A student initiative to introduce an Asian American studies concentration to the College’s curriculum has recently gained momentum following a series of informational events, the passage of a resolution of support by College Council (CC) and the circulation of a campus-wide petition. While we praise the students and faculty leading this initiative for their dedication, we also recognize that the decision to add an Asian American studies concentration must be evaluated in terms of the College’s current financial resources.
The College must make difficult decisions as to how it can best allocate its limited budget in a manner that reflects its liberal arts mission as well as the needs of the student body. In light of the recent financial climate, the College has enacted a hiring freeze that has negatively impacted many departments, preventing them from increasing their course offerings and even forcing some departments to cut back on offerings. Given the sacrifices already being made across academic departments, it is not reasonable to demand the immediate creation of a new concentration that would require the addition of a faculty member. Such a concentration would not only prevent other departments from hiring, but it would also draw professors in existing departments away from their present roles to allow them to teach courses in the new concentration.
When this hiring freeze is lifted, however, the College will have the opportunity to make thoughtful decisions regarding which departments should be prioritized in the hiring process. Organizers for an Asian American studies concentration should not assume the end of the hiring freeze will naturally lead to the addition of an Asian American studies concentration. Restraints on the College’s resources and the very nature of the liberal arts curriculum suggest that a new major cannot be developed in every area of study that students are passionate about, nor can a concentration program be created to address every type of diversity.
Despite this reality, students and faculty members have correctly located a weakness in the College’s current curriculum: The College offers a limited number of classes that focus on Asian Americans, and the few courses that are offered tend to be restricted in scope. The addition of an Asian American studies program in some form could improve such course offerings and thereby provide students with the opportunity to explore the history and culture of an important and underrepresented group, following in the tradition of concentrations such as Africana studies and Latino/a studies. In particular, the value of an Asian American studies program has gained increasing recognition after the revealing conversations following the November hate crime: Course offerings in Asian American studies could be useful in providing an academic setting in which the community can address sources of racial or cultural tension.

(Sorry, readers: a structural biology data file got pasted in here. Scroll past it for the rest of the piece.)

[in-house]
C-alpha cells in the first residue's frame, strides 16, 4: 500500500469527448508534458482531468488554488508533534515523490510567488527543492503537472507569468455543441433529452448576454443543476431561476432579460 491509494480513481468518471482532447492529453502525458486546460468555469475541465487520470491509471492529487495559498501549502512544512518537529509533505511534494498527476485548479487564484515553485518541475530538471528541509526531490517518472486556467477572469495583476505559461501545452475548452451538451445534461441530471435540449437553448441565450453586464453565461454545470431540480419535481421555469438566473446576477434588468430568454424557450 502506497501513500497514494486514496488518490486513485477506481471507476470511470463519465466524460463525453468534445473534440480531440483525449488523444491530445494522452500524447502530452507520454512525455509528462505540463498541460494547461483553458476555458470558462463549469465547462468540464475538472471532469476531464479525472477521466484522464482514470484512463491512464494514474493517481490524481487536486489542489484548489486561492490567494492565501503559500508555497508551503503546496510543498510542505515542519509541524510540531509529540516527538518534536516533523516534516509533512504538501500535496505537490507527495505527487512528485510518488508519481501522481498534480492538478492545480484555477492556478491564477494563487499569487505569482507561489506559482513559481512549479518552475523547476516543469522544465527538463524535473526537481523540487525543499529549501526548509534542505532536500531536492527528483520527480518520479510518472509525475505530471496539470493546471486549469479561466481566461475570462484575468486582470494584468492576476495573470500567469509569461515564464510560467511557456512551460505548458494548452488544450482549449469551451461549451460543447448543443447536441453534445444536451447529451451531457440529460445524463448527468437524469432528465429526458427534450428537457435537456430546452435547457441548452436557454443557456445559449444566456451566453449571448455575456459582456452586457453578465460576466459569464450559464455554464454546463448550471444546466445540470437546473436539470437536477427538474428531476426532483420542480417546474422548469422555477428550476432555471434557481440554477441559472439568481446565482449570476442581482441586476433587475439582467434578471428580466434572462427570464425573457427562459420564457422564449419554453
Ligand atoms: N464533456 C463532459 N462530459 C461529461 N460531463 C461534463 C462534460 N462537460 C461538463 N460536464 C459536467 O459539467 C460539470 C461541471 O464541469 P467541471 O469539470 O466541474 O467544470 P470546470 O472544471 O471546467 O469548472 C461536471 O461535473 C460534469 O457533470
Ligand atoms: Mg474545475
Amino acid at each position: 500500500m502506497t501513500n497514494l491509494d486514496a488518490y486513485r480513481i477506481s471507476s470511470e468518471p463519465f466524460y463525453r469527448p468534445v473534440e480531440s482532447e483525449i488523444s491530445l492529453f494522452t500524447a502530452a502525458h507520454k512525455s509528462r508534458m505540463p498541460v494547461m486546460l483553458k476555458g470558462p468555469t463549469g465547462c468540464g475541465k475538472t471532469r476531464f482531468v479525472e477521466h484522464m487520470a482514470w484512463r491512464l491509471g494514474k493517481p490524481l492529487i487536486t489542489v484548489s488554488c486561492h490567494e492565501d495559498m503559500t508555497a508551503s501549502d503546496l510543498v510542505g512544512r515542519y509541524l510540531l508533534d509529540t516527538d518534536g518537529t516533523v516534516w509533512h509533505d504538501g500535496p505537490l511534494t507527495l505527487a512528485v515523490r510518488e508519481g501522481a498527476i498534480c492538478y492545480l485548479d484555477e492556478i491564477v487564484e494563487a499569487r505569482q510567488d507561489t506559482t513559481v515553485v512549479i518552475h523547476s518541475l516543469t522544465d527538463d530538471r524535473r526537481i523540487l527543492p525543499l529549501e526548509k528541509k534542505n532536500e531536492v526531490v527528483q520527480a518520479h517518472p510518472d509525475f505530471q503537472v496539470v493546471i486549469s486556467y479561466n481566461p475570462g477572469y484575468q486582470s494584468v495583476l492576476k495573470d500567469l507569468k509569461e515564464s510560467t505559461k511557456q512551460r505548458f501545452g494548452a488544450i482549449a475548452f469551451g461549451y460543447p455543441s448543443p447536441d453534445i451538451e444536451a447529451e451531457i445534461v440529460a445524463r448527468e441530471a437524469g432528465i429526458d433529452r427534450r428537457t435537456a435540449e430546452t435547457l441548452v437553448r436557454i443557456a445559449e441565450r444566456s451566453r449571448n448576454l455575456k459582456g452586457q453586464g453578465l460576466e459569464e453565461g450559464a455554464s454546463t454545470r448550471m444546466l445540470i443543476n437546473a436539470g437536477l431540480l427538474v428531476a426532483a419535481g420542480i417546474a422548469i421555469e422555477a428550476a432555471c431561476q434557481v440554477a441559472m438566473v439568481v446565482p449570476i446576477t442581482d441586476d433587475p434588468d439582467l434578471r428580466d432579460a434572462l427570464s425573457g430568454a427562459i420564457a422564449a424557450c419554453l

However, we are concerned that the scope of Asian American studies might be too narrow to merit an entire concentration. Rather than developing a new program, it might be worthwhile to integrate a reinforced Asian American studies curriculum into a larger department as a distinct track of courses. This model is in line with the College’s current hiring practices, in which departments often hire professors with specific specialties that correspond to weaknesses in the department’s course listings, and there are certainly a number of current departments and programs capable of integrating Asian American studies offerings. Adding a professor who specializes in Asian American studies could help meet student demands for increased course offerings focused on the ethnic group without necessitating the establishment of a new department. By strengthening an existing department in this manner, the faculty can gradually develop an Asian American studies curriculum while limiting the risk of misallocating resources due to an overestimation of demand.
Even within the Record board, we could not reach a consensus as to whether Asian American studies should be prioritized once the freeze is lifted. However, the College does have the resources necessary to make these decisions, and close coordination between the student body and the Committee on Educational Policy can help the faculty reach an informed decision that will both value student opinion and address the College’s academic needs.
Students have commendably organized to rectify what they perceive as a gap in the College’s current curriculum, even proposing a thoughtful and comprehensive list of classes that could potentially form the core of a concentration. This movement helps highlight and reflect students’ concerns about the academic resources offered to them during their time at the College. The unfortunate reality of the current economic situation makes hiring a new faculty member an unlikely possibility in the near future. When funding does again become available, however, we urge the College to carefully consider not only the utility of the new concentration but also the needs of existing departments before approving the creation of an Asian American studies concentration and committing substantial financial resources to this project.